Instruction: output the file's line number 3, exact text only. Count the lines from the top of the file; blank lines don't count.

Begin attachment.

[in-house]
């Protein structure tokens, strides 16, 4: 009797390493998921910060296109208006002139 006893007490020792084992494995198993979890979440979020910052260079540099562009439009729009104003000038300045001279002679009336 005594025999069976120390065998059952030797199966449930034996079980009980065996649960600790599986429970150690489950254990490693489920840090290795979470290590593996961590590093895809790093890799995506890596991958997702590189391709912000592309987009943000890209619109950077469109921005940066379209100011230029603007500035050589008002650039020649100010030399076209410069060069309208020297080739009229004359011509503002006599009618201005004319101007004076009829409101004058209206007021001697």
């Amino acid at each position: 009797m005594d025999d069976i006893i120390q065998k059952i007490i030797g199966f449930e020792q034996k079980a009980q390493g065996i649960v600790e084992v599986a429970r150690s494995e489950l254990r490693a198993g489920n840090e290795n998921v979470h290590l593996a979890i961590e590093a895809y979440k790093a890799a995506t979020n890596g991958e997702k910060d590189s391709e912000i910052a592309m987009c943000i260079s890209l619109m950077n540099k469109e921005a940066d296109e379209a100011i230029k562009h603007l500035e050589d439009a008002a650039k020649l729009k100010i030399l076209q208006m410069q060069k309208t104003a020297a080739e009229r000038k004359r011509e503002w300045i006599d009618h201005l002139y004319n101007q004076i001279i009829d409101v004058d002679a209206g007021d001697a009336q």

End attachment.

């Amino acid at each position: 009797m005594d025999d069976i006893i120390q065998k059952i007490i030797g199966f449930e020792q034996k079980a009980q390493g065996i649960v600790e084992v599986a429970r150690s494995e489950l254990r490693a198993g489920n840090e290795n998921v979470h290590l593996a979890i961590e590093a895809y979440k790093a890799a995506t979020n890596g991958e997702k910060d590189s391709e912000i910052a592309m987009c943000i260079s890209l619109m950077n540099k469109e921005a940066d296109e379209a100011i230029k562009h603007l500035e050589d439009a008002a650039k020649l729009k100010i030399l076209q208006m410069q060069k309208t104003a020297a080739e009229r000038k004359r011509e503002w300045i006599d009618h201005l002139y004319n101007q004076i001279i009829d409101v004058d002679a209206g007021d001697a009336q």